Unemployment Insurance

Unemployment Insurance

Unemployment insurance was a critical part of President Franklin Delano Roosevelt’s New Deal, a lifesaver during a period defined by economic volatility, depressed wages, and record unemployment.  Beginning in 1935 with the Social Security Act, short-term relief was provided for the unemployed to provide for their basic subsistence and maintain their purchasing power. Unemployment insurance generally lasts up to 26 weeks, although in the wake of the Great Recession the Obama Administation extended benefits to 99 weeks.

Cry Wolf Quotes

It [this bill] would increase unemployment by aggravating the very conditions which it is attempting to correct, by crippling the agencies which furnish opportunities for employment, by discouraging efforts to relieve unemployment, and by placing a premium on idleness.

-
James L. Donnelly on Behalf of the Illinois Manufacturers Association, Testimony, House Committee on Ways and Means.
03/21/1934 | Full Details | Law(s): Unemployment Insurance

The fundamental objection to the whole plan is that it is based on the false assumption, not merely that the world owes every man a living, but that employees in industry owe a living to every person who chances to be employed in that or any other industry.

-
Editorial, Los Angeles Times.
04/03/1934 | Full Details | Law(s): Unemployment Insurance

…no matter who pays the unemployment insurance bill in the first instance, it comes out of money available for wages and so is all paid by the workers in the long run. But like other indirect taxes, those who bear the burden do not realize in under such a scheme as the Wagner-Lewis bill proposes. If they did, they would be careful how it was spent and would raise objections if slackers and chiselers attempted to love off it. If they thought it was being paid by employers and by the State, many would be tempted to join the slacker and chiseler class. Any bill which purports to lay the whole burden on management (although it cannot be done) is doubly vicious in tendency.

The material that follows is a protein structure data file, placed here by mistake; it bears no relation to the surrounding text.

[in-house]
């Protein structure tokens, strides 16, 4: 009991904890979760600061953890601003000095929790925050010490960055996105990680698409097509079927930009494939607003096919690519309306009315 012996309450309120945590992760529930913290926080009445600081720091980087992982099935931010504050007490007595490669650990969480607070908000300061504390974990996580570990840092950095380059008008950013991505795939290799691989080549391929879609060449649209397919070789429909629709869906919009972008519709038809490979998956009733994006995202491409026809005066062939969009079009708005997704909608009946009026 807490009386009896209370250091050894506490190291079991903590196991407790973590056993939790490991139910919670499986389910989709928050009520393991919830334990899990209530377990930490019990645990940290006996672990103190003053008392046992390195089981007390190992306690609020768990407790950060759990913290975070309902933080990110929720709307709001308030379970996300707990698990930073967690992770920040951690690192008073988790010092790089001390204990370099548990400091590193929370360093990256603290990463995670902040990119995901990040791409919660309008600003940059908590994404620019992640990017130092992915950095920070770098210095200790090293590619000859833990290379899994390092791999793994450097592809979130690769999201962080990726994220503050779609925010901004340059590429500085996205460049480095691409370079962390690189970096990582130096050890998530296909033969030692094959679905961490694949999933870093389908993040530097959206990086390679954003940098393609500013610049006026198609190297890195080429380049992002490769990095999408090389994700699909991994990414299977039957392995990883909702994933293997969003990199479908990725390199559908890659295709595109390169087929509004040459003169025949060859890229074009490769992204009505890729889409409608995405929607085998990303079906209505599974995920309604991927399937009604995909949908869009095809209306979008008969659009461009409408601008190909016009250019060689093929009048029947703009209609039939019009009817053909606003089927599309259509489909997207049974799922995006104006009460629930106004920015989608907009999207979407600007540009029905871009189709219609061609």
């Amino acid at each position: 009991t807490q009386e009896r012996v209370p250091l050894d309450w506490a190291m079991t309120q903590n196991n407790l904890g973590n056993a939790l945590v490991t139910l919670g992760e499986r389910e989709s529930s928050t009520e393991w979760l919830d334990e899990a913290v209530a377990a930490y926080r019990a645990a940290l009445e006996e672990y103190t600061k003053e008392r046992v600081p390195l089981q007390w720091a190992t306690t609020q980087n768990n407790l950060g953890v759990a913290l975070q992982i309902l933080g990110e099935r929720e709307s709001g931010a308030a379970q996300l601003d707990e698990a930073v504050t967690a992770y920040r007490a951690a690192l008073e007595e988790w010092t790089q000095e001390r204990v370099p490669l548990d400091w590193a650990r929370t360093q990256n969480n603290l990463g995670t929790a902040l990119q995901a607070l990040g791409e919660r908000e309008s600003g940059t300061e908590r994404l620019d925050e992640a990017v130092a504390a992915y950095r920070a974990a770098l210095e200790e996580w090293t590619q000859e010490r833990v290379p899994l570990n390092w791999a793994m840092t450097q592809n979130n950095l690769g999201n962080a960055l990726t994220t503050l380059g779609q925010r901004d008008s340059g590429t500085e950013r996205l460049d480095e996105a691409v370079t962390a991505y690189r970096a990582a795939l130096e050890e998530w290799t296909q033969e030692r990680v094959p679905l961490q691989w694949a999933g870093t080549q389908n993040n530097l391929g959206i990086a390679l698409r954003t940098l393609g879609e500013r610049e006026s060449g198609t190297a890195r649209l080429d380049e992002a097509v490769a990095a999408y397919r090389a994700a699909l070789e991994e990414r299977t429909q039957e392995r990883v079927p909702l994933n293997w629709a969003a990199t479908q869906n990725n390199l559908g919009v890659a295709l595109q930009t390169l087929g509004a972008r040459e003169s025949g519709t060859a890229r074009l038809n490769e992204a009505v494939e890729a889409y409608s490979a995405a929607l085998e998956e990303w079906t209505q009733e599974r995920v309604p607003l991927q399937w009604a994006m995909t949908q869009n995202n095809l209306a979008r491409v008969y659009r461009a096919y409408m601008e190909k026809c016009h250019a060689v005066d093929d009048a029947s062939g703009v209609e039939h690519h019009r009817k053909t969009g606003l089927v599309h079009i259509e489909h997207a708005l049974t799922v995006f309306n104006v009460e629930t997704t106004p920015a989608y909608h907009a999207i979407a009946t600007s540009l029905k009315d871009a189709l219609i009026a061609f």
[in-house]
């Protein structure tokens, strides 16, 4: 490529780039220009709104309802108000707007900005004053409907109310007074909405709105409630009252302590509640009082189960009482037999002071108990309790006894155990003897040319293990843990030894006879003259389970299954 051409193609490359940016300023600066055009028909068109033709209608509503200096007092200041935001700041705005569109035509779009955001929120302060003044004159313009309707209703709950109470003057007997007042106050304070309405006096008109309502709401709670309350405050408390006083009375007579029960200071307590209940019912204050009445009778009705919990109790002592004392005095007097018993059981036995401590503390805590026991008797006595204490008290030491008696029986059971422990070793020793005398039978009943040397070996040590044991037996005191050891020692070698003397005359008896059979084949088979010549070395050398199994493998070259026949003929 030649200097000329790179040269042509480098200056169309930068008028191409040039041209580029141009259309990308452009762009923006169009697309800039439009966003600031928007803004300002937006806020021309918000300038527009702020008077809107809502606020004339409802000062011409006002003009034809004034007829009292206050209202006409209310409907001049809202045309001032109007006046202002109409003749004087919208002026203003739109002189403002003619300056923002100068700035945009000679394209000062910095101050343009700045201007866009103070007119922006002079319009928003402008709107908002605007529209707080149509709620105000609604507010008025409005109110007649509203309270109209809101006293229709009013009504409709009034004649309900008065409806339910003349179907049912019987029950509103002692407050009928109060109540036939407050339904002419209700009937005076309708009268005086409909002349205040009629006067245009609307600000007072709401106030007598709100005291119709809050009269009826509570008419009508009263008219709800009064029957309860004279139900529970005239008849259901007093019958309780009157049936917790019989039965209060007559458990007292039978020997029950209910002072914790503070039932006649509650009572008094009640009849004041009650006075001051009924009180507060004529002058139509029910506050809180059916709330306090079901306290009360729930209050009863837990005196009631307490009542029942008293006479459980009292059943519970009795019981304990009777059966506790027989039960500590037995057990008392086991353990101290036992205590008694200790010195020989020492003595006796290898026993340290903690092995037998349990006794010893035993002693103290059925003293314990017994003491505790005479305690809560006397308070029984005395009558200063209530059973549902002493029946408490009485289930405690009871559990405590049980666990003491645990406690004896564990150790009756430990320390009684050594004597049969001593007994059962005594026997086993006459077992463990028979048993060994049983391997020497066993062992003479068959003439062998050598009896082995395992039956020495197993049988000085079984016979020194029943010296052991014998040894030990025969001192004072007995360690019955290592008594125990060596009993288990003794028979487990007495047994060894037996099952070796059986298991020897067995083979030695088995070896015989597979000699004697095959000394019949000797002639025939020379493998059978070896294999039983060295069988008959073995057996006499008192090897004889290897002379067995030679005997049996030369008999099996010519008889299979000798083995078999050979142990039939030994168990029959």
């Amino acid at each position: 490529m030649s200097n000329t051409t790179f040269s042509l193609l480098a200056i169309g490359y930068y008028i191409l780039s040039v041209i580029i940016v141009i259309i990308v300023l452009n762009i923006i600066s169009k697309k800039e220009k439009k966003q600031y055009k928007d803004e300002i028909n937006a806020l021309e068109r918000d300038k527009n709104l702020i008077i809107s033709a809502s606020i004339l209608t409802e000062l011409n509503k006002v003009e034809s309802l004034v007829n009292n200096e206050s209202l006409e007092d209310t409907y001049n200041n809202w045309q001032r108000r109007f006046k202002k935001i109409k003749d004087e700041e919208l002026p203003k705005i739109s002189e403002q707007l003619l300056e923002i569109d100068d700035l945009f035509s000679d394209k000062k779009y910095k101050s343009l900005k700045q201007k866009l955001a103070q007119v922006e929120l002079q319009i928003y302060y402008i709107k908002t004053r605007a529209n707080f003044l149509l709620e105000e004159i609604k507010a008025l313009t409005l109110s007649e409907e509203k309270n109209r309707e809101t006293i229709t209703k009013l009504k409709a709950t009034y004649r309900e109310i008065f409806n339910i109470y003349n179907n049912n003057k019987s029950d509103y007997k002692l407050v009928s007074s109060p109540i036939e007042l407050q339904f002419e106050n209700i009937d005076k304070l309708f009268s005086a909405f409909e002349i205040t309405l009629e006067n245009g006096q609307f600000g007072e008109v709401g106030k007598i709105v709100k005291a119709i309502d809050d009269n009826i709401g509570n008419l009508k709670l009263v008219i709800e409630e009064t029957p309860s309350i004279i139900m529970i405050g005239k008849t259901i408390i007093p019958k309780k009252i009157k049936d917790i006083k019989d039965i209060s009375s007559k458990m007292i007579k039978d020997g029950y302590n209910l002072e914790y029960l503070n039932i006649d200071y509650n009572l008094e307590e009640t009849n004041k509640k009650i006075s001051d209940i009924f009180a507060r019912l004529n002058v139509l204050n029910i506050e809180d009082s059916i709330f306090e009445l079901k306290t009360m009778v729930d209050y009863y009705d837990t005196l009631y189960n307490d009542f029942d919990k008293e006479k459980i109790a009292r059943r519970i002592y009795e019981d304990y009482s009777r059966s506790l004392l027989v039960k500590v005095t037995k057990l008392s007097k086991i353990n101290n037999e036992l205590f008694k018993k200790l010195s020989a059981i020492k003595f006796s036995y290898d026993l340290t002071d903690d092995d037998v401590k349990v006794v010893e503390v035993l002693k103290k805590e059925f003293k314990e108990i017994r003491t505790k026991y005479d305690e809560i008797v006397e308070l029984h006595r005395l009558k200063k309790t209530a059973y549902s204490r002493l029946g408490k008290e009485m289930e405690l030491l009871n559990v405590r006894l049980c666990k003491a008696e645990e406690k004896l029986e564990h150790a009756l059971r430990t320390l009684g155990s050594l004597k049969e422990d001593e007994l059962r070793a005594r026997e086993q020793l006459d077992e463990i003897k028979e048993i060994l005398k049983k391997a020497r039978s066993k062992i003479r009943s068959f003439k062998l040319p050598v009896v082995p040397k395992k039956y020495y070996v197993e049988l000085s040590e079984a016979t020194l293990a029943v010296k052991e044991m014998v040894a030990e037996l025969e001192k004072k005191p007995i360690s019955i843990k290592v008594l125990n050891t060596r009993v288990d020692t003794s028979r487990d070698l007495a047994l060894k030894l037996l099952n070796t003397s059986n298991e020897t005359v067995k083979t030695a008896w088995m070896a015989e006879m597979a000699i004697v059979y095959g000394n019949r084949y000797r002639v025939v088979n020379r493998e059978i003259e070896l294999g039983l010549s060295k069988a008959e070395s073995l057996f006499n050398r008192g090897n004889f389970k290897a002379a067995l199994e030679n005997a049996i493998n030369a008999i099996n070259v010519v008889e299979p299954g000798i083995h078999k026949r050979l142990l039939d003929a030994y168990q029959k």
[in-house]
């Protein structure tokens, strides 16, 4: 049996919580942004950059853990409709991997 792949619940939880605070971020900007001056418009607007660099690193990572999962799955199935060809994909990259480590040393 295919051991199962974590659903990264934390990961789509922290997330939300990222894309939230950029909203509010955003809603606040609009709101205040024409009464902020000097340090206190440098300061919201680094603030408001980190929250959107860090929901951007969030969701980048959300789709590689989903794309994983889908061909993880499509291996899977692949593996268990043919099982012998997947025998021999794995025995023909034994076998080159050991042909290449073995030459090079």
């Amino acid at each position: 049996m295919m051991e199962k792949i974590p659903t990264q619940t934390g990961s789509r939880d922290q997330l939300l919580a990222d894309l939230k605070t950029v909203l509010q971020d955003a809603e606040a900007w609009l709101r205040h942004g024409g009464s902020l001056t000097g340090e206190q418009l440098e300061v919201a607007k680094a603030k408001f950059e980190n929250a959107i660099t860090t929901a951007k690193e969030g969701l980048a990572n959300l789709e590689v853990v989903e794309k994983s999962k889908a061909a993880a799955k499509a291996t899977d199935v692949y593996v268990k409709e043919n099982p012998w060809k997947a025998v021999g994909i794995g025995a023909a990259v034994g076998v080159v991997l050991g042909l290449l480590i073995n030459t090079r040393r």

-
Editorial, Los Angeles Times.
04/03/1934 | Full Details | Law(s): Unemployment Insurance

The imposition on industry at this time of the tax burden contemplated by this measure would render business recovery absolutely hopeless.

-
James L. Donnelly, executive vice president of the Illinois Manufacturers Association in Associated Press, Washington Post.
03/31/1934 | Full Details | Law(s): Unemployment Insurance

Evidence

Backgrounders & Briefs

Unemployment Policy Brief: Shermer

By Elizabeth Tandy Shermer, PhD, February 2010

Unemployment insurance benefits – including  their length, eligibility, and expense – are again in the spotlight.  The arguments are hardly new.